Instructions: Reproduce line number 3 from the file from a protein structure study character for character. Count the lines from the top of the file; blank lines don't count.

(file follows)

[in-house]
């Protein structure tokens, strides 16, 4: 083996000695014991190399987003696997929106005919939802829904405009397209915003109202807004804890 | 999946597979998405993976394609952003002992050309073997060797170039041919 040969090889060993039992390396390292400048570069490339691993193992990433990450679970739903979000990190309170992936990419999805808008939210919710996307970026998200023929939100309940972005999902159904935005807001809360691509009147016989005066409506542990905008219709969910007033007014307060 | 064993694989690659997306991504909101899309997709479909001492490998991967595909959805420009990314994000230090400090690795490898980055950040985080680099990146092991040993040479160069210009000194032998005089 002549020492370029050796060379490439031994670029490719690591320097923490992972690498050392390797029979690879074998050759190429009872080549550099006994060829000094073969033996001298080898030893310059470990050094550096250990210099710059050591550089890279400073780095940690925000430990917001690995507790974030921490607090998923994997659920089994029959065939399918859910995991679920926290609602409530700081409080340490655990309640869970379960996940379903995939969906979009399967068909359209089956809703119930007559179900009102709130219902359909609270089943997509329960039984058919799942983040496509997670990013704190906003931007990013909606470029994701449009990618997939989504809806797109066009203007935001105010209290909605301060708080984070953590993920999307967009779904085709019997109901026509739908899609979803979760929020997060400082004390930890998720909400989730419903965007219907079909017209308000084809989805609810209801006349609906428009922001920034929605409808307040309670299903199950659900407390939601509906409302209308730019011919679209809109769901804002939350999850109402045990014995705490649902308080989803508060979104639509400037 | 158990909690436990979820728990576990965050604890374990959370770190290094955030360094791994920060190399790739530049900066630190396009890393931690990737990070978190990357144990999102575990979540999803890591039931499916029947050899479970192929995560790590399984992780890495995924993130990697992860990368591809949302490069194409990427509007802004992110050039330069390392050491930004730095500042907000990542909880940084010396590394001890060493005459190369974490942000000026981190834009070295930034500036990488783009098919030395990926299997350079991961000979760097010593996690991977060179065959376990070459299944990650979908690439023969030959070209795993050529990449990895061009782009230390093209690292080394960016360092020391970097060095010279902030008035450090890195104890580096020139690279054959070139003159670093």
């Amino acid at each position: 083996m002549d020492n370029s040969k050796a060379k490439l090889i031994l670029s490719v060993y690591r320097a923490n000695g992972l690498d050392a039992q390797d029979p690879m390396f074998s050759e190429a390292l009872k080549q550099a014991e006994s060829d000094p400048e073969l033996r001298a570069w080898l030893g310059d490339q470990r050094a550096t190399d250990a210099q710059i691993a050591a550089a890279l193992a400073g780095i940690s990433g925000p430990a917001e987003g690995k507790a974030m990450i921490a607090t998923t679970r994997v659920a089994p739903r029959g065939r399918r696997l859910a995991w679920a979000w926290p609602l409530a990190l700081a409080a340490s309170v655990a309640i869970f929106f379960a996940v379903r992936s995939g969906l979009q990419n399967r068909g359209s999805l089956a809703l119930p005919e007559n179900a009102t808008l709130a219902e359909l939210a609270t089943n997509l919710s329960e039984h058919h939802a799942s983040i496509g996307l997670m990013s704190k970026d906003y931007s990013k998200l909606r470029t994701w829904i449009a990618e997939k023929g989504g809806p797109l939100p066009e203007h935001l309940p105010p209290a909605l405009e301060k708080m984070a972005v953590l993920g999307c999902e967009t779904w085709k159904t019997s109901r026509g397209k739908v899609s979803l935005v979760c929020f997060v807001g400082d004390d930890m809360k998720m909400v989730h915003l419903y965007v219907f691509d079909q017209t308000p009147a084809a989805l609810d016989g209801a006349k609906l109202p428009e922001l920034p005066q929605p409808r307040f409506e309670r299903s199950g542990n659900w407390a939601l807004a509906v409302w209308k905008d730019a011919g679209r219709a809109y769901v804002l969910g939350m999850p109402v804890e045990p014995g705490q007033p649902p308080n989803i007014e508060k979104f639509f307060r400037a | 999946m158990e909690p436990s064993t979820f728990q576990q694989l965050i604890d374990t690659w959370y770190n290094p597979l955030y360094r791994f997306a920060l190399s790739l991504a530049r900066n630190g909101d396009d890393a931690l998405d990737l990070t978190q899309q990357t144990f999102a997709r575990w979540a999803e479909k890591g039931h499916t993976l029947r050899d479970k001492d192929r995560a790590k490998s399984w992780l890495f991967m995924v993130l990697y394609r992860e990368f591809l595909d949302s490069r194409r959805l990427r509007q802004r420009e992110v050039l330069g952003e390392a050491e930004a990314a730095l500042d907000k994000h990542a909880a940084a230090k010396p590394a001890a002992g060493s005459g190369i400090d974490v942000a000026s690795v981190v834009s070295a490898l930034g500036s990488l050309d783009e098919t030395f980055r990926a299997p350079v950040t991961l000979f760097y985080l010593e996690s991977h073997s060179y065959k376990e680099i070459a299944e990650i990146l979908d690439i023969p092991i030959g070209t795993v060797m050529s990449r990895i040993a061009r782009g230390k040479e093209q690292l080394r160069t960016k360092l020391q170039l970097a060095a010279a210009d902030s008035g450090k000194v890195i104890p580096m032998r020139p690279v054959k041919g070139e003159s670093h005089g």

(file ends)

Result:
């Amino acid at each position: 083996m002549d020492n370029s040969k050796a060379k490439l090889i031994l670029s490719v060993y690591r320097a923490n000695g992972l690498d050392a039992q390797d029979p690879m390396f074998s050759e190429a390292l009872k080549q550099a014991e006994s060829d000094p400048e073969l033996r001298a570069w080898l030893g310059d490339q470990r050094a550096t190399d250990a210099q710059i691993a050591a550089a890279l193992a400073g780095i940690s990433g925000p430990a917001e987003g690995k507790a974030m990450i921490a607090t998923t679970r994997v659920a089994p739903r029959g065939r399918r696997l859910a995991w679920a979000w926290p609602l409530a990190l700081a409080a340490s309170v655990a309640i869970f929106f379960a996940v379903r992936s995939g969906l979009q990419n399967r068909g359209s999805l089956a809703l119930p005919e007559n179900a009102t808008l709130a219902e359909l939210a609270t089943n997509l919710s329960e039984h058919h939802a799942s983040i496509g996307l997670m990013s704190k970026d906003y931007s990013k998200l909606r470029t994701w829904i449009a990618e997939k023929g989504g809806p797109l939100p066009e203007h935001l309940p105010p209290a909605l405009e301060k708080m984070a972005v953590l993920g999307c999902e967009t779904w085709k159904t019997s109901r026509g397209k739908v899609s979803l935005v979760c929020f997060v807001g400082d004390d930890m809360k998720m909400v989730h915003l419903y965007v219907f691509d079909q017209t308000p009147a084809a989805l609810d016989g209801a006349k609906l109202p428009e922001l920034p005066q929605p409808r307040f409506e309670r299903s199950g542990n659900w407390a939601l807004a509906v409302w209308k905008d730019a011919g679209r219709a809109y769901v804002l969910g939350m999850p109402v804890e045990p014995g705490q007033p649902p308080n989803i007014e508060k979104f639509f307060r400037a | 999946m158990e909690p436990s064993t979820f728990q576990q694989l965050i604890d374990t690659w959370y770190n290094p597979l955030y360094r791994f997306a920060l190399s790739l991504a530049r900066n630190g909101d396009d890393a931690l998405d990737l990070t978190q899309q990357t144990f999102a997709r575990w979540a999803e479909k890591g039931h499916t993976l029947r050899d479970k001492d192929r995560a790590k490998s399984w992780l890495f991967m995924v993130l990697y394609r992860e990368f591809l595909d949302s490069r194409r959805l990427r509007q802004r420009e992110v050039l330069g952003e390392a050491e930004a990314a730095l500042d907000k994000h990542a909880a940084a230090k010396p590394a001890a002992g060493s005459g190369i400090d974490v942000a000026s690795v981190v834009s070295a490898l930034g500036s990488l050309d783009e098919t030395f980055r990926a299997p350079v950040t991961l000979f760097y985080l010593e996690s991977h073997s060179y065959k376990e680099i070459a299944e990650i990146l979908d690439i023969p092991i030959g070209t795993v060797m050529s990449r990895i040993a061009r782009g230390k040479e093209q690292l080394r160069t960016k360092l020391q170039l970097a060095a010279a210009d902030s008035g450090k000194v890195i104890p580096m032998r020139p690279v054959k041919g070139e003159s670093h005089g």